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  1. Calcite
  2. CALCITE-4593

DiffRepository tests should fail if XML resources are not in alphabetical order



    • Bug
    • Status: Closed
    • Major
    • Resolution: Fixed
    • None
    • 1.27.0
    • None


      Tests that use XML resources managed via class DiffRepository should fail if the XML resources are not in alphabetical order.

      First, some background. Quite a few tests store resources in an XML file, accessed via class DiffRepository. For example, RelOptRulesTest stores the plan before and after the rule(s) that it is testing are fired. The resources are organized by test case name, enclosed in <TestCase> elements.

      Contributors have a tendency to add test resources at the end of the file. But this makes the end of the file a hot-spot for conflicts.

      Therefore the best practice is to put the resources into alphabetical order. DiffRepository tries to help with this, by generating an _actual.xml file with the new resource in inserted in its right alphabetical position, but contributors somehow miss this, and write the file by hand. So, conflicts.

      With this change, a test will fail if resources are out of order. The message will look something like this:

       java.lang.IllegalArgumentException: expected 10 test cases to be out of order, but there were 11; here are the new ones:
        at com.google.common.cache.LocalCache$Segment.get(LocalCache.java:2051)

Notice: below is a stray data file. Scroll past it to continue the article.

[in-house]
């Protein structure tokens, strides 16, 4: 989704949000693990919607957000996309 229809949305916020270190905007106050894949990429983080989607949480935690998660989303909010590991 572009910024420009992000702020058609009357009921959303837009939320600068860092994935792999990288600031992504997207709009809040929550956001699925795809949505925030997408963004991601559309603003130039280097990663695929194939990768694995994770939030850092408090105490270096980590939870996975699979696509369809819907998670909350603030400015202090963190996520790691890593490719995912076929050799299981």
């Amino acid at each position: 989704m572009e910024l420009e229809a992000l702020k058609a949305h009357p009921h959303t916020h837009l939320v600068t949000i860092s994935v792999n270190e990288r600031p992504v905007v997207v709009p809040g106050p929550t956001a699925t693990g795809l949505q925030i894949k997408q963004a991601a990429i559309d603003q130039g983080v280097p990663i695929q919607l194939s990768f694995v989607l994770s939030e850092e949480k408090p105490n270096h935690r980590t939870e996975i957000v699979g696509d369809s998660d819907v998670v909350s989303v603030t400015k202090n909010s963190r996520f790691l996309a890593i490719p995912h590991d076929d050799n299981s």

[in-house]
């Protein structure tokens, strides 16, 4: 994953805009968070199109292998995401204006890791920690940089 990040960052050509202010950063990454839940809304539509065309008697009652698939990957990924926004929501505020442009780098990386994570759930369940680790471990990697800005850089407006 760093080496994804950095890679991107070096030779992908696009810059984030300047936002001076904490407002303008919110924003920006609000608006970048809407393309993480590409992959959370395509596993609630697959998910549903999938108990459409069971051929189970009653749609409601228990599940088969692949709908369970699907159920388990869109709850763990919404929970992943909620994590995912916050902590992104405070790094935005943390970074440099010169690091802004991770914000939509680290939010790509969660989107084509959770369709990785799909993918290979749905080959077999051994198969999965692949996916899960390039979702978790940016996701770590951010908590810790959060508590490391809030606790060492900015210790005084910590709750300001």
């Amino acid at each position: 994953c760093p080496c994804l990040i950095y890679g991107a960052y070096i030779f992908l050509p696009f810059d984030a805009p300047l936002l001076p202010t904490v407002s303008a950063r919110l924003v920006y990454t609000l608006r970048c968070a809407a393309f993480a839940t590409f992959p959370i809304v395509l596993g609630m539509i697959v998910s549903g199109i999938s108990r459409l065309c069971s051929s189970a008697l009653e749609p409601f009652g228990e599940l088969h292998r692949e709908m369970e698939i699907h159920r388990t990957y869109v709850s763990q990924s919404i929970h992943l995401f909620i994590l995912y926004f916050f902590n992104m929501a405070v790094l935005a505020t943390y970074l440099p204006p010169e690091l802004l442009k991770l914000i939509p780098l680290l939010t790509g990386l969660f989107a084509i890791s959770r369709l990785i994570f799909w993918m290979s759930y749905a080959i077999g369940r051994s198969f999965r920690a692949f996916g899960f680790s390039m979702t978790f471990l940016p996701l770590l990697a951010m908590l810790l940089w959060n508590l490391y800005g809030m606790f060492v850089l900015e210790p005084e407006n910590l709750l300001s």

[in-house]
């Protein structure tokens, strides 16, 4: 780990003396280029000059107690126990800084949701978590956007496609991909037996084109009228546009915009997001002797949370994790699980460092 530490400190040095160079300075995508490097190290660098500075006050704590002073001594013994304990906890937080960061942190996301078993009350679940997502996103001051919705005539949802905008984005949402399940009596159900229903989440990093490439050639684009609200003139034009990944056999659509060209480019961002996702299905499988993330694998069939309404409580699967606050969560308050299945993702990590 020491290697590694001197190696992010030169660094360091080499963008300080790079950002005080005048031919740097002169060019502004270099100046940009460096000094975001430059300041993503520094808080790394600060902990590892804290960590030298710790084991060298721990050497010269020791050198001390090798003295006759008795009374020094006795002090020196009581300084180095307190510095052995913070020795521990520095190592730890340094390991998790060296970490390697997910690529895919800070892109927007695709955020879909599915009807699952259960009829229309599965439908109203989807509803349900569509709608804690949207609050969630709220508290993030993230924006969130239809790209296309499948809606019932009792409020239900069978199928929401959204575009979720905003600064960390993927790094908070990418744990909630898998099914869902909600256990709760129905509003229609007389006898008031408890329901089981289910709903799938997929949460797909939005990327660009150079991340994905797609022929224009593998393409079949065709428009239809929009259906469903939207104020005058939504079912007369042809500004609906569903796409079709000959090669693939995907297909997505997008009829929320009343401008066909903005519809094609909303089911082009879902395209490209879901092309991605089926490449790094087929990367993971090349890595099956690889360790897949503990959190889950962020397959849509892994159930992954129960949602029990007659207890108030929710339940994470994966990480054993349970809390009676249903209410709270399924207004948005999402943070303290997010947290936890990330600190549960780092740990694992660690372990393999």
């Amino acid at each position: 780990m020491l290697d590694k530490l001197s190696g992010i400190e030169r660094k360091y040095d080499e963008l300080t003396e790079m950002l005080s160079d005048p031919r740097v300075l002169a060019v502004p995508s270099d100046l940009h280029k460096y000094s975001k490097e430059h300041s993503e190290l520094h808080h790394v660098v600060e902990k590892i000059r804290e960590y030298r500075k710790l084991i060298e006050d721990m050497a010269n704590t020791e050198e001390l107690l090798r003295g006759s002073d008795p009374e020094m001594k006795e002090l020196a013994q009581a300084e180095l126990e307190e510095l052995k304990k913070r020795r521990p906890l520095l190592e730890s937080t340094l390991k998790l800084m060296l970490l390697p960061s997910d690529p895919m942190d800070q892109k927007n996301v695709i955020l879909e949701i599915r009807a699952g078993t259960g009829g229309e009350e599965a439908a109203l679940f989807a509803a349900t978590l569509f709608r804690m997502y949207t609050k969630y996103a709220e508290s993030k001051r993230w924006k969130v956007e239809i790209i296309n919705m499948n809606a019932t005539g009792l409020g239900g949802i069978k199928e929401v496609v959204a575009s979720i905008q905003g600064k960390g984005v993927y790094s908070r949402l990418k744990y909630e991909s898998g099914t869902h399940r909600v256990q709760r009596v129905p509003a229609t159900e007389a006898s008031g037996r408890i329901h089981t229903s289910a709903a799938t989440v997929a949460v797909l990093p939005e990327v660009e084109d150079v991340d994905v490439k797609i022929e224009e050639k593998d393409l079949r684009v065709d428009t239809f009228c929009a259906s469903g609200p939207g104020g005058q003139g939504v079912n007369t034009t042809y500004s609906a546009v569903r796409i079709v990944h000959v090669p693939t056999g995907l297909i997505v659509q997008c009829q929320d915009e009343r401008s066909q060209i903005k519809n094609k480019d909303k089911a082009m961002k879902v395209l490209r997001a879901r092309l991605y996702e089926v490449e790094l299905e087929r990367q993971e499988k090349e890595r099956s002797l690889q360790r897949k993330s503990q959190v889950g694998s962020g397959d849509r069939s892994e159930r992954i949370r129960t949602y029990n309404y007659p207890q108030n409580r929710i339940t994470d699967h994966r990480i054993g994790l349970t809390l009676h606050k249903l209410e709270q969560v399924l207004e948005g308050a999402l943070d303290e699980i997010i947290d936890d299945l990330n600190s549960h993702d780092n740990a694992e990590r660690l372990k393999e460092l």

at com.google.common.cache.LocalCache.get(LocalCache.java:3951)
        at com.google.common.cache.LocalCache.getOrLoad(LocalCache.java:3974)
        at com.google.common.cache.LocalCache$LocalLoadingCache.get(LocalCache.java:4958)
        at com.google.common.cache.LocalCache$LocalLoadingCache.getUnchecked(LocalCache.java:4964)
        at org.apache.calcite.test.DiffRepository.lookup(DiffRepository.java:808)
        at org.apache.calcite.test.RelOptRulesTest.getDiffRepos(RelOptRulesTest.java:190)

      Why does it say "expected 10 test case to be out of order, but there were 11"? Because resource files are not currently in total order: they were not sorted to start with, and we don't want to destroy history by sorting them. But to solve the conflict problem, we only need new test cases to be in order. So, this change adds a list of exceptions - test cases that are known to be out of order - and DiffRepository will not complain if those test cases are out of order. Over time, the sort order of resource files will get better, or at least will not get any worse.


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              julianhyde Julian Hyde
              julianhyde Julian Hyde
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